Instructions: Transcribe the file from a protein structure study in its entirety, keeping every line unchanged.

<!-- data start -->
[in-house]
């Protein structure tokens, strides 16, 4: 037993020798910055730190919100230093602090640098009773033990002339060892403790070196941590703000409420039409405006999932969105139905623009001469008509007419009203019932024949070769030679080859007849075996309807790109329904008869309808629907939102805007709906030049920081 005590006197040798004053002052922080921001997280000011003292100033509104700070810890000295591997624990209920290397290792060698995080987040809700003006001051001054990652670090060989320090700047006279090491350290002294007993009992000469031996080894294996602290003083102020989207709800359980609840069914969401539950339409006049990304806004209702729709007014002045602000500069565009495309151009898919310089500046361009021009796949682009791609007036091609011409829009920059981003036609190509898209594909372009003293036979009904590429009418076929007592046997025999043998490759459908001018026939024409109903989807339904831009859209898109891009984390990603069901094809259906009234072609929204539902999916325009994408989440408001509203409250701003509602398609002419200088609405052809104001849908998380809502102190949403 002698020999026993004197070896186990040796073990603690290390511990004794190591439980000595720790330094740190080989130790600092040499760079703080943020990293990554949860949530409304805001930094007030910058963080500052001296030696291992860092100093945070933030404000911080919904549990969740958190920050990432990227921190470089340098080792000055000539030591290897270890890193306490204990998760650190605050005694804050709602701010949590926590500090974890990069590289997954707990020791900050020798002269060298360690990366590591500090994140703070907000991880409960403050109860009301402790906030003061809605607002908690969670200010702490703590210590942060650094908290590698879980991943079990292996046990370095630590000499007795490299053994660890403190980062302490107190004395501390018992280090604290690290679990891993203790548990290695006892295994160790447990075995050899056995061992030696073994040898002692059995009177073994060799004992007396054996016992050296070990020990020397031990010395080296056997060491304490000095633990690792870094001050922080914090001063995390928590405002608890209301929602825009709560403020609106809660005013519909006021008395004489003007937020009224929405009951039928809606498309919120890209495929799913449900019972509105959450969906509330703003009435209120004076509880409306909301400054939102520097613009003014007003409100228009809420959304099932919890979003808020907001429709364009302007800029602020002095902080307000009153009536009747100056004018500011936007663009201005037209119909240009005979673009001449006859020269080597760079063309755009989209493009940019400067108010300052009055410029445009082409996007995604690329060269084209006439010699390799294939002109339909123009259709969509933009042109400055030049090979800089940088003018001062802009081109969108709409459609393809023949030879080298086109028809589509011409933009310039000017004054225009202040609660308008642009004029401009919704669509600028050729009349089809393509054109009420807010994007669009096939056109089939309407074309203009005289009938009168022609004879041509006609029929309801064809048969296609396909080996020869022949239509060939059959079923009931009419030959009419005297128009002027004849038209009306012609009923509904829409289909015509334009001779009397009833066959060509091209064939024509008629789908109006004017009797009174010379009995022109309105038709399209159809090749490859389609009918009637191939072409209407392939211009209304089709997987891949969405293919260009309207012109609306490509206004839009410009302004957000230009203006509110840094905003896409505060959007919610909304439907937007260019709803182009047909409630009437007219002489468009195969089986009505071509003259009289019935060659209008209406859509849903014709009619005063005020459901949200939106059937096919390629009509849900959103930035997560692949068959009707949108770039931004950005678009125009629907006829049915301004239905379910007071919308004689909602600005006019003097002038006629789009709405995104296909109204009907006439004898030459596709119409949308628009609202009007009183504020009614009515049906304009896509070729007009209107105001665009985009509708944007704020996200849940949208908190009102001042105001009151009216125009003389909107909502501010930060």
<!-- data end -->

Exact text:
[in-house]
């Protein structure tokens, strides 16, 4: 037993020798910055730190919100230093602090640098009773033990002339060892403790070196941590703000409420039409405006999932969105139905623009001469008509007419009203019932024949070769030679080859007849075996309807790109329904008869309808629907939102805007709906030049920081 005590006197040798004053002052922080921001997280000011003292100033509104700070810890000295591997624990209920290397290792060698995080987040809700003006001051001054990652670090060989320090700047006279090491350290002294007993009992000469031996080894294996602290003083102020989207709800359980609840069914969401539950339409006049990304806004209702729709007014002045602000500069565009495309151009898919310089500046361009021009796949682009791609007036091609011409829009920059981003036609190509898209594909372009003293036979009904590429009418076929007592046997025999043998490759459908001018026939024409109903989807339904831009859209898109891009984390990603069901094809259906009234072609929204539902999916325009994408989440408001509203409250701003509602398609002419200088609405052809104001849908998380809502102190949403 002698020999026993004197070896186990040796073990603690290390511990004794190591439980000595720790330094740190080989130790600092040499760079703080943020990293990554949860949530409304805001930094007030910058963080500052001296030696291992860092100093945070933030404000911080919904549990969740958190920050990432990227921190470089340098080792000055000539030591290897270890890193306490204990998760650190605050005694804050709602701010949590926590500090974890990069590289997954707990020791900050020798002269060298360690990366590591500090994140703070907000991880409960403050109860009301402790906030003061809605607002908690969670200010702490703590210590942060650094908290590698879980991943079990292996046990370095630590000499007795490299053994660890403190980062302490107190004395501390018992280090604290690290679990891993203790548990290695006892295994160790447990075995050899056995061992030696073994040898002692059995009177073994060799004992007396054996016992050296070990020990020397031990010395080296056997060491304490000095633990690792870094001050922080914090001063995390928590405002608890209301929602825009709560403020609106809660005013519909006021008395004489003007937020009224929405009951039928809606498309919120890209495929799913449900019972509105959450969906509330703003009435209120004076509880409306909301400054939102520097613009003014007003409100228009809420959304099932919890979003808020907001429709364009302007800029602020002095902080307000009153009536009747100056004018500011936007663009201005037209119909240009005979673009001449006859020269080597760079063309755009989209493009940019400067108010300052009055410029445009082409996007995604690329060269084209006439010699390799294939002109339909123009259709969509933009042109400055030049090979800089940088003018001062802009081109969108709409459609393809023949030879080298086109028809589509011409933009310039000017004054225009202040609660308008642009004029401009919704669509600028050729009349089809393509054109009420807010994007669009096939056109089939309407074309203009005289009938009168022609004879041509006609029929309801064809048969296609396909080996020869022949239509060939059959079923009931009419030959009419005297128009002027004849038209009306012609009923509904829409289909015509334009001779009397009833066959060509091209064939024509008629789908109006004017009797009174010379009995022109309105038709399209159809090749490859389609009918009637191939072409209407392939211009209304089709997987891949969405293919260009309207012109609306490509206004839009410009302004957000230009203006509110840094905003896409505060959007919610909304439907937007260019709803182009047909409630009437007219002489468009195969089986009505071509003259009289019935060659209008209406859509849903014709009619005063005020459901949200939106059937096919390629009509849900959103930035997560692949068959009707949108770039931004950005678009125009629907006829049915301004239905379910007071919308004689909602600005006019003097002038006629789009709405995104296909109204009907006439004898030459596709119409949308628009609202009007009183504020009614009515049906304009896509070729007009209107105001665009985009509708944007704020996200849940949208908190009102001042105001009151009216125009003389909107909502501010930060």